4.10: Reporting Unearned Revenue
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Discuss how unearned revenues are reported on the balance sheet
Unearned revenue is money received by a or company for a service or product that has yet to be fulfilled. Unearned revenue can be thought of as a “prepayment” for goods or services that a person or company is expected to produce for the purchaser at some later date or time. As a result of this prepayment, the seller has a liability equal to the revenue earned until delivery of the good or service.
For example, you pay $1200 for a one-year membership at a local gym on January 1. Your payment of the entire years’ membership creates a liability for the gym until you “use up” some of your pre-paid membership. The transaction would be recorded as an increase to cash (debit) and an increase to unearned revenue (liability). These are both Balance Sheet accounts!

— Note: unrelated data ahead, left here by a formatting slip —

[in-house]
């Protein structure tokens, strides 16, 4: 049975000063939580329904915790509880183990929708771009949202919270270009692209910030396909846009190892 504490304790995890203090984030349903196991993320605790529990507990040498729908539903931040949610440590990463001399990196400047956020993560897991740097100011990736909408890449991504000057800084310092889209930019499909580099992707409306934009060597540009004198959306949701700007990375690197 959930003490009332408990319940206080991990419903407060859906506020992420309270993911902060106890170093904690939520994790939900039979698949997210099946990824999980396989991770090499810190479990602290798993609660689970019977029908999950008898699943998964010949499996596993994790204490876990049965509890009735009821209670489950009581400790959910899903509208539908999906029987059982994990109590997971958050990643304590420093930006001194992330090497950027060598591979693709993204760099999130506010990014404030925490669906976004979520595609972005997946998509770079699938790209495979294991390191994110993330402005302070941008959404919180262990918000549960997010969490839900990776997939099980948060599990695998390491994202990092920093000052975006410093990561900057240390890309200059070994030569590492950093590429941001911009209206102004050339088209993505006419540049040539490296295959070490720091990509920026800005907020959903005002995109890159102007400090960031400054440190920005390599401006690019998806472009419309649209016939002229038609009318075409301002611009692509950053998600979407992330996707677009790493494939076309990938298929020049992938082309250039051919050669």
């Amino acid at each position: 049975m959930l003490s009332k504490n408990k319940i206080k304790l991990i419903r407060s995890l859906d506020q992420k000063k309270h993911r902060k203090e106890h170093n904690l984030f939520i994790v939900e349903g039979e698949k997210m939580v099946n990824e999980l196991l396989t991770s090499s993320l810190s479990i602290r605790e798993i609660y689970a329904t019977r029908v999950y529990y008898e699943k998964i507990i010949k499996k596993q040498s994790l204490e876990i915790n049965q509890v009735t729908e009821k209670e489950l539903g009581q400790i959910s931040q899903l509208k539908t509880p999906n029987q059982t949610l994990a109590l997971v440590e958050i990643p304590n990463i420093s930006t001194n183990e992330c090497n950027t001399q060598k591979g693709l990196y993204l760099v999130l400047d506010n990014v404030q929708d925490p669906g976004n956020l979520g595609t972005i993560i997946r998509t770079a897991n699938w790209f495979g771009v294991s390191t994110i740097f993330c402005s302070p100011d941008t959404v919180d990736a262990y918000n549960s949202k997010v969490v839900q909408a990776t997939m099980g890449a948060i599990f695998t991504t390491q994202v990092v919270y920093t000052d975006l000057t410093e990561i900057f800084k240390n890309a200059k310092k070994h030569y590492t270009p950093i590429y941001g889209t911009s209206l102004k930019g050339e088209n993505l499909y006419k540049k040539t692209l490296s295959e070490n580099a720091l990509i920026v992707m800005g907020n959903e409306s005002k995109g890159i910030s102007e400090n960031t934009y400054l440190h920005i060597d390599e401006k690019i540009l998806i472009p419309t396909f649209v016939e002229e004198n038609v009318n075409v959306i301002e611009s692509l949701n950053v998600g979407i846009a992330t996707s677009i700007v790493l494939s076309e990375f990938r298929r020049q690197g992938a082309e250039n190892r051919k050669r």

Every month the gym will make an entry to recognize the revenue from your membership. This will be a decrease in unearned revenue (liability) and increase in earned revenue (income). They will continue to recognize the $100 every month until you have “used up” your pre-paid membership.
Why then does your pre-paid membership create a liability for the company? If the gym burned down in May and you could no longer go to the gym, the company would be “liable” to you for the remaining 7 months of membership dues that you paid for but did not get to use. They would have to refund you $700—thus a liability is created.
This recognition of revenues when they are earned is at the heart of accrual accounting and the “matching principle.”
- Reporting Unearned Revenue. Authored by: Freedom Learning Group. Provided by: Lumen Learning. License: CC BY: Attribution